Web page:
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10 Dec 2018 | HI-LIFE

Fostering Regional Cooperation for Primate Conservation and Research in the Far-Eastern Himalaya

The Far-Eastern Himalayan Landscape Initiative (HI-LIFE) of the International Centre for Integrated Mountain Development (ICIMOD) organized a technical session on regional cooperation for primate conservation in the far-eastern Himalayan landscape (FHL) and a side-meeting for regional monitoring of flagship species in the FHL. The sessions were organized during the 6th Asian Primates Symposium and 5th Asian (Indo-Chinese) Primates Conservation Symposium from 19–22 October 2018 in Dali, China, in collaboration with the Institute of Eastern-Himalaya Biodiversity Research of Dali University.

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Frank Momberg from Fauna and Flora International, Myanmar highlighted the need to study the commercial wildlife trade

The meetings involved protected area managers, scholars, and experts from within and outside the landscape and explored opportunities and constraints associated with research and conservation of primates in Asia. Information on the conservation status of primates, particularly gibbons, and associated monitoring trends was exchanged. Participants also shared information on habitat suitability assessments, the feeding habits of primates, and the need to develop a technical manual for transboundary collaboration for monitoring and information sharing in the landscape.

The symposium fostered partnership at the regional level among technical experts to address country-specific conservation and development challenges and opportunities. It discussed the need for developing standardized management protocols, the importance of research on trade in wildlife and medicinal plants, and illegal logging in the landscape. Experts suggested coming up with a habitat monitoring plan, establishing joint patrolling across the border, and monitoring forest wildfire. The participants agreed that camera traps, especially in trees, can be highly effective in monitoring and conservation. The data generated from camera traps can be assembled into models to estimate the distribution and occupancy of species. It was agreed that a multi-scale approach is required for modelling and that a data-sharing platform will be required once the modelling has been completed.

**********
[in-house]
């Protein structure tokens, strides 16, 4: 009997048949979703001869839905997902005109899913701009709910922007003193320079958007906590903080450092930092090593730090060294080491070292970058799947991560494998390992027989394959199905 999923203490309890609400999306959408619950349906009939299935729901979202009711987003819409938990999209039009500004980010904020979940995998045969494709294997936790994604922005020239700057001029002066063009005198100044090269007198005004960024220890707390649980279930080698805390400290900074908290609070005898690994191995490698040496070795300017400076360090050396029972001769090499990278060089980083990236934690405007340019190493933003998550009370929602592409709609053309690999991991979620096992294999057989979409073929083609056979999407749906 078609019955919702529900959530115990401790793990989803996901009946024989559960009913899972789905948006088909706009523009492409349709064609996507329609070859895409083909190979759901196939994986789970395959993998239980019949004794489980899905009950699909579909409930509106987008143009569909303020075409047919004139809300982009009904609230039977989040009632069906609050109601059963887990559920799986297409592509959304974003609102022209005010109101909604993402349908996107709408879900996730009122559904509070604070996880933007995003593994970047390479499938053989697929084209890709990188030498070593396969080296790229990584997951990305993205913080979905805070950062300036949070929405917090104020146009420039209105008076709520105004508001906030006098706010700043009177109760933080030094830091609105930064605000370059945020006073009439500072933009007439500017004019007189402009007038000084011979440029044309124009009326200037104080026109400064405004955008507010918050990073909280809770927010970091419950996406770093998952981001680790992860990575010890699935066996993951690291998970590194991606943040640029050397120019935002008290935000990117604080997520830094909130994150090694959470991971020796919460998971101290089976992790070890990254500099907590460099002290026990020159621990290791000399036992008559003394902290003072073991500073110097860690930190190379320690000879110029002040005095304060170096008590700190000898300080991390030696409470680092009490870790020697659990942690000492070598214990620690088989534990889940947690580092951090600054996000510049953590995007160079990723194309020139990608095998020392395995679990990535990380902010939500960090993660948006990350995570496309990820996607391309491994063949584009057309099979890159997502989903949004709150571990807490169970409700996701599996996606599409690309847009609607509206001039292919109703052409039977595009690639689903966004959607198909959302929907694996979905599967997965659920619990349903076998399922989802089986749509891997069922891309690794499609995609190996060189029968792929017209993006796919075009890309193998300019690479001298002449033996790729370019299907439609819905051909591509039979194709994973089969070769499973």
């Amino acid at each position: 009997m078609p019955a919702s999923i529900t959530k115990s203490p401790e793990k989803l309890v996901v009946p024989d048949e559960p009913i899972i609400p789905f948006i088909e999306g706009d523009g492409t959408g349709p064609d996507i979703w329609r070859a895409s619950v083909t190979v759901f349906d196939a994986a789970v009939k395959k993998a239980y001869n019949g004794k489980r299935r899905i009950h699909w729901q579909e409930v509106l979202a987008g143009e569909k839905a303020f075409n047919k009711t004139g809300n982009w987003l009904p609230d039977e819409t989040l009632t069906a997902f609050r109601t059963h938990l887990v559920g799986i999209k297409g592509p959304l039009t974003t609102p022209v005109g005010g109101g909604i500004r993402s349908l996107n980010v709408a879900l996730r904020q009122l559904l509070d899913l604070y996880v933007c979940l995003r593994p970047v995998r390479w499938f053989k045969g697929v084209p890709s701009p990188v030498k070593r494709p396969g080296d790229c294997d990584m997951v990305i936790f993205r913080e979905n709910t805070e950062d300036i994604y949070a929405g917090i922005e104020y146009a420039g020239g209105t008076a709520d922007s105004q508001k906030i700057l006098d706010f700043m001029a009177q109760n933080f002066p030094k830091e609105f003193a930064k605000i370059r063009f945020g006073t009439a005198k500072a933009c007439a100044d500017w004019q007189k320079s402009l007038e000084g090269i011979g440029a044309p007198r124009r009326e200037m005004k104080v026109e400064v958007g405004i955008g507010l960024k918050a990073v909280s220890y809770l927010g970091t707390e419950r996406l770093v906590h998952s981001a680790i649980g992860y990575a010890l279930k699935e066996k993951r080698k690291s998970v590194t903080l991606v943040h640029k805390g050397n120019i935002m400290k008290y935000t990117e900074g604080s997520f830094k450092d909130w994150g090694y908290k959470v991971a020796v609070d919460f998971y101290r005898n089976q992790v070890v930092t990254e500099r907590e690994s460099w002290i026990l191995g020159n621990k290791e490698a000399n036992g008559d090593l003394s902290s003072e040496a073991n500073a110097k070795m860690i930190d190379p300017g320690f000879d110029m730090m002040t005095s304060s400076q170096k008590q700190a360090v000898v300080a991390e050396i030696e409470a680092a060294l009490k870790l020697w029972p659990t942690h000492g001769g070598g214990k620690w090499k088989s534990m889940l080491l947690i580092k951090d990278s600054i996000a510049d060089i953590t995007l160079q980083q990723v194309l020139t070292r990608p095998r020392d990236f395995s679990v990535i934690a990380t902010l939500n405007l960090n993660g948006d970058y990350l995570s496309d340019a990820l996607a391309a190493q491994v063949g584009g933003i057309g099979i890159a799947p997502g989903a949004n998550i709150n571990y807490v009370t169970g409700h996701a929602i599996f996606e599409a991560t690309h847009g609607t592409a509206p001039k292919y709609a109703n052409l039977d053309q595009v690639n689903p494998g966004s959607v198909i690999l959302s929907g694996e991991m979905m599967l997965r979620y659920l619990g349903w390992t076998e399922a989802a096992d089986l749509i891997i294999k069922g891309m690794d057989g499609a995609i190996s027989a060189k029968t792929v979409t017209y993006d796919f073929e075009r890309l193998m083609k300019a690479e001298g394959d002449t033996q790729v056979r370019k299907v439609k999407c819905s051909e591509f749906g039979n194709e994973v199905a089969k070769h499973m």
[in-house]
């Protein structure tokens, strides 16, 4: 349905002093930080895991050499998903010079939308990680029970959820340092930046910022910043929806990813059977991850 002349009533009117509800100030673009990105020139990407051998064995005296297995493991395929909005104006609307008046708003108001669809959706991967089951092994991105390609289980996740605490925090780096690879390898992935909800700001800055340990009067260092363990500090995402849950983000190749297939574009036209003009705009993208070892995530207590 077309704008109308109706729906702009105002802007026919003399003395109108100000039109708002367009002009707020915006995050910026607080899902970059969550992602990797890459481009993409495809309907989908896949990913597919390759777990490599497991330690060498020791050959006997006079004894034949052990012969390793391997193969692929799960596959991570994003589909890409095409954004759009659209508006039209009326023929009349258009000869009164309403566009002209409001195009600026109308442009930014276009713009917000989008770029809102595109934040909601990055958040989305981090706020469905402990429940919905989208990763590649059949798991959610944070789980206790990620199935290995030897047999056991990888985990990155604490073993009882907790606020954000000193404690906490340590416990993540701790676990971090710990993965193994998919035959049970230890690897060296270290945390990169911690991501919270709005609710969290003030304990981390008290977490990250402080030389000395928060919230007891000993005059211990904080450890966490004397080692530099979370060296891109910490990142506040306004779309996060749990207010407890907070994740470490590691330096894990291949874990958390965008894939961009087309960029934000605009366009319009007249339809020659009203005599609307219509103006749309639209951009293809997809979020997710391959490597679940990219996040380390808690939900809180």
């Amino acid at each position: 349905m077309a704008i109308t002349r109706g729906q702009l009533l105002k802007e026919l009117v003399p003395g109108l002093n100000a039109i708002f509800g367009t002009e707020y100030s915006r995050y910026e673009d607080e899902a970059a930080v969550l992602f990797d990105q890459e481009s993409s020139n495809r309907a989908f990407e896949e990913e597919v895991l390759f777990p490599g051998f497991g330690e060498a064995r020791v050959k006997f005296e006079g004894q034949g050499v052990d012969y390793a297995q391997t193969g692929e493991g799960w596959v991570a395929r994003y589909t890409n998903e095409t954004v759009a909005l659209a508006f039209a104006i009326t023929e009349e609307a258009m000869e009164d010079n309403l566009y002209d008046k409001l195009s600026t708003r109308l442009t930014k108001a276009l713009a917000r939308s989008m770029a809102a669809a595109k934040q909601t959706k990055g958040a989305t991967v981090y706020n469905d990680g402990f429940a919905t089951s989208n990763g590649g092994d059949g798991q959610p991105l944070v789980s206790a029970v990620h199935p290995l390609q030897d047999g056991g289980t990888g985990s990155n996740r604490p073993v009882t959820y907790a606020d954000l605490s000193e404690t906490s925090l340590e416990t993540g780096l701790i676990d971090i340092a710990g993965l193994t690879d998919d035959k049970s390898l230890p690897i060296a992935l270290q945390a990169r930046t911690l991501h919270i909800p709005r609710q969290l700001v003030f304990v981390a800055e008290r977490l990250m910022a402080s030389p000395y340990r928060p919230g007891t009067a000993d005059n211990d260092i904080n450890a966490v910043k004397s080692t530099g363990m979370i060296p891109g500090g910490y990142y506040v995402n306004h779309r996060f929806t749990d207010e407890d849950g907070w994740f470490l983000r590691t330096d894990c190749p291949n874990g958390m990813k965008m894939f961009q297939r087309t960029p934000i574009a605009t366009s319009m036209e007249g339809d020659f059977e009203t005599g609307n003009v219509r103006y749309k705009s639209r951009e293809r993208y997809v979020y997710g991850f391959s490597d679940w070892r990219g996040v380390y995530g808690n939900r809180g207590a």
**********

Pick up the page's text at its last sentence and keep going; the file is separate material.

Participants noted that a China-Myanmar biodiversity expedition could bring botanists and zoologists together to plan future interventions. Participants identified the need for mapping scientists and their working sites as well as their specializations in terms of the key species and research focus. ICIMOD is working on a special publication titled “Primates of the Far-Eastern Himalayan Landscape” based on articles submitted by the participants. Dilip Chetry from Aaranyak, India announced that a similar event is scheduled to take place in 2019 in Arunachal Pradesh, India.

Professor Yuzuru Hamada from the Primate Institute, Kyoto University, Japan delivered the opening statement

Events such as these contribute significantly to collaboration among national partners in the FHL and lay the foundation for carrying out joint monitoring of endangered plant and animal species that are found across the landscape. A regional platform could support national and regional conservation policies and activities. ICIMOD could also host similar sessions on HKH primates at other events in the future, as primates are among the flagship species in several areas where ICIMOD and its partners work.

Over 100 representatives from member countries and international organizations participated in the events, including China (Institute of Eastern-Himalaya Biodiversity Research, Dali University and Central South University of Forestry and Technology), India (Aaranyak, GB Pant National Institute of Himalayan Environment and Sustainable Development, Wildlife Institute of India, and Tezpur University), and Myanmar (Nature and Wildlife Conservation Division – Ministry of Natural Resources and Environmental Conservation, University of Mandalay, and Hponkanrazi Wildlife Sanctuary). There were representatives from the Wildlife Conservation Society, Fauna and Flora International, the German Primate Center, and Tribhuvan University (Nepal).

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